Business Standard

<b>Radhika Pandey & Bhargavi Zaveri:</b> Time to inflate economy's 'spare tyre'

There are no maturity-driven restrictions on the bonds that Indian residents may invest in. The same principle must be applied to foreign portfolio investors in rupee-denominated debt

Radhika Pandey &amp; Bhargavi Zaveri: Time to inflate economy's 'spare tyre'

Bhargavi ZaveriRadhika Pandey
The Budget Speech of 2016 underscored the need to shift from bank lending to market-based lending. It promised that "the RBI (Reserve Bank of India) will issue guidelines to encourage large borrowers to access a certain portion of their financing needs through market mechanism instead of the banks". The promise implicitly recognises the need to now inflate the proverbial "spare tyre" of the economy. While development of a corporate bond market in India requires comprehensive regulatory reform, two immediate reforms are possible in this area.

First, the ban on foreign portfolio investment in corporate bonds with a maturity period of less than three years must be lifted. Until February 2015, foreign portfolio investors were allowed to invest in onshore debt of all maturity, subject only to the restriction that the aggregate foreign portfolio investment in onshore corporate bonds must not exceed $51 billion. However, in February 2015, the RBI prohibited foreign portfolio investors (FPIs) from investing in all onshore debt with a maturity period of less than three years. This was a retrograde move for three reasons.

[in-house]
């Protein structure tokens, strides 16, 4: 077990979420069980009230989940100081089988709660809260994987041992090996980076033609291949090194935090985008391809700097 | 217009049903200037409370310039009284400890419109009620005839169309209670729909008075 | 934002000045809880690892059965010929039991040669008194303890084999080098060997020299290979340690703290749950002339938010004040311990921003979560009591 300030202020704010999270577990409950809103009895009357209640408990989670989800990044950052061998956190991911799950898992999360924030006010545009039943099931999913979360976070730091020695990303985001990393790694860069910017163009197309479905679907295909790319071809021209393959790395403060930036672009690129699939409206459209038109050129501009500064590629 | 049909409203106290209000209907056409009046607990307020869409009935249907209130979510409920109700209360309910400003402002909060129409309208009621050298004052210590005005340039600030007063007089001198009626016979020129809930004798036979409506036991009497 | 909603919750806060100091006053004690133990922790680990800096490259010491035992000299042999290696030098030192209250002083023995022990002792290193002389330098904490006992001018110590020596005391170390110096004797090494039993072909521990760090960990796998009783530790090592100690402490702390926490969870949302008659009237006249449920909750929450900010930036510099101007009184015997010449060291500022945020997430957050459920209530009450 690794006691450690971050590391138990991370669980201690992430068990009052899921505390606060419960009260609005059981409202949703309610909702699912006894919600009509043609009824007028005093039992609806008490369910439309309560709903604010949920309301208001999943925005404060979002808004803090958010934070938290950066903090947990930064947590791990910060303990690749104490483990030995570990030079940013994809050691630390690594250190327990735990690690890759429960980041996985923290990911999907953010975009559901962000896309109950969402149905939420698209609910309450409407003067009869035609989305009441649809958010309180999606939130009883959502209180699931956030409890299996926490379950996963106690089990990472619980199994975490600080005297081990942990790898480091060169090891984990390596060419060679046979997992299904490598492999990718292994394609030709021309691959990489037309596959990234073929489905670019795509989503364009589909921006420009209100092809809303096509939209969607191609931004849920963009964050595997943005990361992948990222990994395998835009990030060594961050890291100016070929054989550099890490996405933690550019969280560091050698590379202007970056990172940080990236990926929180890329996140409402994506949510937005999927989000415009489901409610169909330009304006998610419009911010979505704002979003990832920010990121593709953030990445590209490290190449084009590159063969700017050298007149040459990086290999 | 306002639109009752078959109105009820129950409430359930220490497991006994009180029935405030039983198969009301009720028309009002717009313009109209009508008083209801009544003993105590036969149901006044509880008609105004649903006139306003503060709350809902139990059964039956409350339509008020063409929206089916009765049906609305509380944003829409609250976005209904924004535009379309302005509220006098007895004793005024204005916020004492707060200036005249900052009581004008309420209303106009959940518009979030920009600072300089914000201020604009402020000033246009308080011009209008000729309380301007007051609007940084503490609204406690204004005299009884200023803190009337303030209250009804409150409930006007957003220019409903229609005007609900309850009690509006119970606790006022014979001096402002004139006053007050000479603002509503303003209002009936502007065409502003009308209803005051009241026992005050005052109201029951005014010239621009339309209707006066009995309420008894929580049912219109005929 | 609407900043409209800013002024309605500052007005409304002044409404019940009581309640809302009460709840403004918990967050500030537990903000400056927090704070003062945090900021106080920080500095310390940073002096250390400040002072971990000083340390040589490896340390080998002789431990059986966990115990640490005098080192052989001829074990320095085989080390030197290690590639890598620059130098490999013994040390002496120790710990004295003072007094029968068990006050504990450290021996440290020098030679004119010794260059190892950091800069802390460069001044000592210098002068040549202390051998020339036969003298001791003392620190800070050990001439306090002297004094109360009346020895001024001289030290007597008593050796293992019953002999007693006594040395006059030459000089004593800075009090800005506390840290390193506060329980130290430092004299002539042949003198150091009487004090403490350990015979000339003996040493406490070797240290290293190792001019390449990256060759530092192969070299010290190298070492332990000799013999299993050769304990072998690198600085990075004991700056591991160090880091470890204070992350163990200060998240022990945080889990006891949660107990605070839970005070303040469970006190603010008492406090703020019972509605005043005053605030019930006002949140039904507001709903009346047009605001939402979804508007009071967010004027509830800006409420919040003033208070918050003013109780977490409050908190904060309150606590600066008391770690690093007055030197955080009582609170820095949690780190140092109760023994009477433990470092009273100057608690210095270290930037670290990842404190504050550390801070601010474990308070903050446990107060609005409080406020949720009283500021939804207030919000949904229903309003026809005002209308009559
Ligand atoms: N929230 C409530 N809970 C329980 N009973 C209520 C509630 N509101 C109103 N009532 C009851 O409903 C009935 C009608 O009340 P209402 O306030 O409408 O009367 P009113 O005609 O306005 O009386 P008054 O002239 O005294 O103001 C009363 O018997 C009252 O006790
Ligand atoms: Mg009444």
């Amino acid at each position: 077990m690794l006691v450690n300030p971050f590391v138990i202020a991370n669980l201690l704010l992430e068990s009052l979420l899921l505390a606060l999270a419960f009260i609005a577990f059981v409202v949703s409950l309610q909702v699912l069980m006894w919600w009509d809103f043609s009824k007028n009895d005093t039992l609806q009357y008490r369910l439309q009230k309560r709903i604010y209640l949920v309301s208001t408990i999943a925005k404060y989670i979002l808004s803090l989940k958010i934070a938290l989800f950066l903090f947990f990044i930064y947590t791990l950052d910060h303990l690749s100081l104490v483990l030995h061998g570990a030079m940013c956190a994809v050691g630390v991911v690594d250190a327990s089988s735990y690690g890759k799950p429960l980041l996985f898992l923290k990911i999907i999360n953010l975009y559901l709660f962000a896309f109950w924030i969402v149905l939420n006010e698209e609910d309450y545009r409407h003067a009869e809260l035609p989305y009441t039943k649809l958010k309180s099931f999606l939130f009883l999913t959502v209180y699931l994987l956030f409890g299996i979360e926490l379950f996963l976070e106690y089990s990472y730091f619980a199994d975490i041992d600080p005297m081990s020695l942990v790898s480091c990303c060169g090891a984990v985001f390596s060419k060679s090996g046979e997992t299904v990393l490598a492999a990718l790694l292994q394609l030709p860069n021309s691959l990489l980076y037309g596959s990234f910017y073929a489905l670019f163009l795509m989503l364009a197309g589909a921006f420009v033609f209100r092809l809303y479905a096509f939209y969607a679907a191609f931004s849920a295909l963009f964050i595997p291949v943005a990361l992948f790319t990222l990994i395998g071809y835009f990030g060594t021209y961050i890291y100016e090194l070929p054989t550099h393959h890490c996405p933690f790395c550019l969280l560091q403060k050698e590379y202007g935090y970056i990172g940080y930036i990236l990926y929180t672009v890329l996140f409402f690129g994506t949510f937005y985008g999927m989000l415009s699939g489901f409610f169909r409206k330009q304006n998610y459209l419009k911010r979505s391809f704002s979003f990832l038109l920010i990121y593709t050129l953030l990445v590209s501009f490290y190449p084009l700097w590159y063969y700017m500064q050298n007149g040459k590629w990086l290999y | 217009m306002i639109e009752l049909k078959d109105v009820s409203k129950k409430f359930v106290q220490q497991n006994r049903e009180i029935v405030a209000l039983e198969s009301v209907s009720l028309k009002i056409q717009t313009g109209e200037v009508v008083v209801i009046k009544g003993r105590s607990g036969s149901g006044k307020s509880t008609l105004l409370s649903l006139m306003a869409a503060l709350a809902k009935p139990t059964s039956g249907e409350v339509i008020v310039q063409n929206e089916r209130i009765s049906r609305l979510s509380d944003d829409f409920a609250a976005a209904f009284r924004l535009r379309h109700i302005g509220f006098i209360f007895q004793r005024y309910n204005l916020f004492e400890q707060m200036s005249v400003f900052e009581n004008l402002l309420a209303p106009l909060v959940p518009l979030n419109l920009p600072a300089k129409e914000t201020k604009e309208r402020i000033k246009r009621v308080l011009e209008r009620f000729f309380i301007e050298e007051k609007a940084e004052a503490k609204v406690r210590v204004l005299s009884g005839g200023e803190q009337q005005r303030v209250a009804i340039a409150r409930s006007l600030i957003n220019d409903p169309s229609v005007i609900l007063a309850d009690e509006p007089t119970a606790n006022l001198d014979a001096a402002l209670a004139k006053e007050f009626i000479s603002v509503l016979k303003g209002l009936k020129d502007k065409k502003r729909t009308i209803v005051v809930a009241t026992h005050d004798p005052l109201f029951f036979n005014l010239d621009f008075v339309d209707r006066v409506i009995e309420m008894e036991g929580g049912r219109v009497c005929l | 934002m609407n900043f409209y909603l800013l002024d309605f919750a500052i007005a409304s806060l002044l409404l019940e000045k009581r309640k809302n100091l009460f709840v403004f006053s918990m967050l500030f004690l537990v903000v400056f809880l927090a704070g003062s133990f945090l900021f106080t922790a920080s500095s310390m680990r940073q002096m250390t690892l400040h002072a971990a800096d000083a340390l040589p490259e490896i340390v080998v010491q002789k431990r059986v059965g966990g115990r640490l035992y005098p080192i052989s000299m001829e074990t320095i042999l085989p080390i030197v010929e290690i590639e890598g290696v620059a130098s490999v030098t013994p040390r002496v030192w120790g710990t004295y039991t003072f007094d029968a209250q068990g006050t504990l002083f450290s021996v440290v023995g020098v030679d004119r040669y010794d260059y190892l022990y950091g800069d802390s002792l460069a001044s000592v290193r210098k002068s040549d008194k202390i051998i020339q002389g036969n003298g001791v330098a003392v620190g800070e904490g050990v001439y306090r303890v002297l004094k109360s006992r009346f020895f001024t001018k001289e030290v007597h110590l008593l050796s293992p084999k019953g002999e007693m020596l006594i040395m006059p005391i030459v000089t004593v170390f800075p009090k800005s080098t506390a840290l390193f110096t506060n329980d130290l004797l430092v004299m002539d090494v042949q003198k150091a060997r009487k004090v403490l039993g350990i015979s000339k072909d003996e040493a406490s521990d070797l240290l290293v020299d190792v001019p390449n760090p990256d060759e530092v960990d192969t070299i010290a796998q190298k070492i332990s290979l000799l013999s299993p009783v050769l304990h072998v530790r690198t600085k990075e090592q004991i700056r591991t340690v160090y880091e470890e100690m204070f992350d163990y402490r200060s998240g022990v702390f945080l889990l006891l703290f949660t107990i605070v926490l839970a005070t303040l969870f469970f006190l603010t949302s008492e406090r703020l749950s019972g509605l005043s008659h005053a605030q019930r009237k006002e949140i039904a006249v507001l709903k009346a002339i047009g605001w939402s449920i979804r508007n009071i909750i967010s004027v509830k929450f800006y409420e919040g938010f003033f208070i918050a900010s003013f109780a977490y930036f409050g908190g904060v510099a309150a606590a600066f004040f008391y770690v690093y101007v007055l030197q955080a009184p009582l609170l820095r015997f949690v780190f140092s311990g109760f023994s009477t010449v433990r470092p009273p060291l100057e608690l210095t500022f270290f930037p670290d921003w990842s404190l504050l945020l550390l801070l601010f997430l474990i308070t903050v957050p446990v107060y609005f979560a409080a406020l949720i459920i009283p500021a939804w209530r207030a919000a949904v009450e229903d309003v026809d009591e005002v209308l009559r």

First, the prohibition is not supported by any economic rationale. Foreign capital flows in rupee-denominated debt flows do not lead to systemic risk. Systemic risk arises from borrowings denominated in foreign currency (as opposed to rupee-denominated foreign borrowings). This is because where an Indian borrower borrows in foreign currency, she bears the exchange risk. If the rupee excessively depreciates, she will have to pay much more than what she borrowed. Unless the Indian borrower hedges such risk or has natural hedges in the form of foreign currency earnings, it may result in disproportionate balance sheet exposures. Where an entire sector relies on unhedged foreign currency borrowings, it can lead to a systemic collapse of the sector as well as financial institutions which are exposed to the sector. This argument does not apply to rupee-denominated borrowings, where the exchange risk is taken by the non-resident.